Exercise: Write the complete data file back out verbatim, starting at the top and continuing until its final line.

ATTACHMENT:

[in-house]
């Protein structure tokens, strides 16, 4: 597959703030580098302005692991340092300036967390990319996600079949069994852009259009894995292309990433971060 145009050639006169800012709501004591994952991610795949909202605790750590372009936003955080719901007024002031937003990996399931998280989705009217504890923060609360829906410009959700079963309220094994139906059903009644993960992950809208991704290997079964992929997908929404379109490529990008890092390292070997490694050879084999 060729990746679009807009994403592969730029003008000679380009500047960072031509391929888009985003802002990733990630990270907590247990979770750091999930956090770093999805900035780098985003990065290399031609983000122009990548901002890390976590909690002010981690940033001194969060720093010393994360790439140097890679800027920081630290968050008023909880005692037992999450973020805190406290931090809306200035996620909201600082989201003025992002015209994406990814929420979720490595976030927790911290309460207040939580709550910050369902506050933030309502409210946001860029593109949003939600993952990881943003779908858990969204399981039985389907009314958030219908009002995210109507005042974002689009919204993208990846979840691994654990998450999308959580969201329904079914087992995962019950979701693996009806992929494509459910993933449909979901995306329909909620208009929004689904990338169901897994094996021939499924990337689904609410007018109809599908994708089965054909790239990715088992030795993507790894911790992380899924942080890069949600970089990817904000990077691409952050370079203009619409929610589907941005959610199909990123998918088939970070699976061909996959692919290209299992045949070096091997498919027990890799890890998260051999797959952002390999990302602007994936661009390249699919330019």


[in-house]
């Protein structure tokens, strides 16, 4: 597959703030580098302005692991340092300036967390990319996600079949069994852009259009894995292309990433971060 145009050639006169800012709501004591994952991610795949909202605790750590372009936003955080719901007024002031937003990996399931998280989705009217504890923060609360829906410009959700079963309220094994139906059903009644993960992950809208991704290997079964992929997908929404379109490529990008890092390292070997490694050879084999 060729990746679009807009994403592969730029003008000679380009500047960072031509391929888009985003802002990733990630990270907590247990979770750091999930956090770093999805900035780098985003990065290399031609983000122009990548901002890390976590909690002010981690940033001194969060720093010393994360790439140097890679800027920081630290968050008023909880005692037992999450973020805190406290931090809306200035996620909201600082989201003025992002015209994406990814929420979720490595976030927790911290309460207040939580709550910050369902506050933030309502409210946001860029593109949003939600993952990881943003779908858990969204399981039985389907009314958030219908009002995210109507005042974002689009919204993208990846979840691994654990998450999308959580969201329904079914087992995962019950979701693996009806992929494509459910993933449909979901995306329909909620208009929004689904990338169901897994094996021939499924990337689904609410007018109809599908994708089965054909790239990715088992030795993507790894911790992380899924942080890069949600970089990817904000990077691409952050370079203009619409929610589907941005959610199909990123998918088939970070699976061909996959692919290209299992045949070096091997498919027990890799890890998260051999797959952002390999990302602007994936661009390249699919330019």